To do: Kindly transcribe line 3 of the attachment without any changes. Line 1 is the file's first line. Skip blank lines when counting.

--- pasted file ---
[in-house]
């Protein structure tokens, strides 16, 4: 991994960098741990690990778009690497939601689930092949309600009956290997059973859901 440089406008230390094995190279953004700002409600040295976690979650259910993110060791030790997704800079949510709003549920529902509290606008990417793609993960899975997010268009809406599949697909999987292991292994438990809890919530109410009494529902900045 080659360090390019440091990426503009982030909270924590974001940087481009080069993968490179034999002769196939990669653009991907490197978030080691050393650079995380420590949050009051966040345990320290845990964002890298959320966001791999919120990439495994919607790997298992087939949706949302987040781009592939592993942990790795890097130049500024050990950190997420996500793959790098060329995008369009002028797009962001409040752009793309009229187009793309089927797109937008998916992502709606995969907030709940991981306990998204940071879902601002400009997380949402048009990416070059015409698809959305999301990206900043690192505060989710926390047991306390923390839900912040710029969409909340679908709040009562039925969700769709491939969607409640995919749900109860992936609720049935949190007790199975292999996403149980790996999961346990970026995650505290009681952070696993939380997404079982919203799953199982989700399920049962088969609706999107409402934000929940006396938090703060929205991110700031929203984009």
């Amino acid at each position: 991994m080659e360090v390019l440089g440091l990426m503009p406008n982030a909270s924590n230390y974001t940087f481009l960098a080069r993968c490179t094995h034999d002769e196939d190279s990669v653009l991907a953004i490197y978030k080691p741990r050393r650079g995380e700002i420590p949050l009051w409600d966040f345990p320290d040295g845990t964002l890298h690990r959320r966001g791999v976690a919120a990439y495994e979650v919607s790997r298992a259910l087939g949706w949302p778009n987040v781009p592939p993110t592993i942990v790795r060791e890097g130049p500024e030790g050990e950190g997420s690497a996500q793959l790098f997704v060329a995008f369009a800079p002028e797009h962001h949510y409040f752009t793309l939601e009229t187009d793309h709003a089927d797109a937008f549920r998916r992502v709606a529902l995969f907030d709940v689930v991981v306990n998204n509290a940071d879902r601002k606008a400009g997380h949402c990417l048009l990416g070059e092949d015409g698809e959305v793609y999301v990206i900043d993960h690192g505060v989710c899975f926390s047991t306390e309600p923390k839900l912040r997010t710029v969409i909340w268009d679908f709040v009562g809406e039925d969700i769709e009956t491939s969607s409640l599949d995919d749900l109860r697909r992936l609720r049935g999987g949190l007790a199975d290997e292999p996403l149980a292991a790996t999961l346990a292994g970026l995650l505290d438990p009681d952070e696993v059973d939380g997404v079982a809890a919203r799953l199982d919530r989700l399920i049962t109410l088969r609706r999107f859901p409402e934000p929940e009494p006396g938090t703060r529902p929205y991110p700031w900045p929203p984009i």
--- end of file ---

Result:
């Amino acid at each position: 991994m080659e360090v390019l440089g440091l990426m503009p406008n982030a909270s924590n230390y974001t940087f481009l960098a080069r993968c490179t094995h034999d002769e196939d190279s990669v653009l991907a953004i490197y978030k080691p741990r050393r650079g995380e700002i420590p949050l009051w409600d966040f345990p320290d040295g845990t964002l890298h690990r959320r966001g791999v976690a919120a990439y495994e979650v919607s790997r298992a259910l087939g949706w949302p778009n987040v781009p592939p993110t592993i942990v790795r060791e890097g130049p500024e030790g050990e950190g997420s690497a996500q793959l790098f997704v060329a995008f369009a800079p002028e797009h962001h949510y409040f752009t793309l939601e009229t187009d793309h709003a089927d797109a937008f549920r998916r992502v709606a529902l995969f907030d709940v689930v991981v306990n998204n509290a940071d879902r601002k606008a400009g997380h949402c990417l048009l990416g070059e092949d015409g698809e959305v793609y999301v990206i900043d993960h690192g505060v989710c899975f926390s047991t306390e309600p923390k839900l912040r997010t710029v969409i909340w268009d679908f709040v009562g809406e039925d969700i769709e009956t491939s969607s409640l599949d995919d749900l109860r697909r992936l609720r049935g999987g949190l007790a199975d290997e292999p996403l149980a292991a790996t999961l346990a292994g970026l995650l505290d438990p009681d952070e696993v059973d939380g997404v079982a809890a919203r799953l199982d919530r989700l399920i049962t109410l088969r609706r999107f859901p409402e934000p929940e009494p006396g938090t703060r529902p929205y991110p700031w900045p929203p984009i």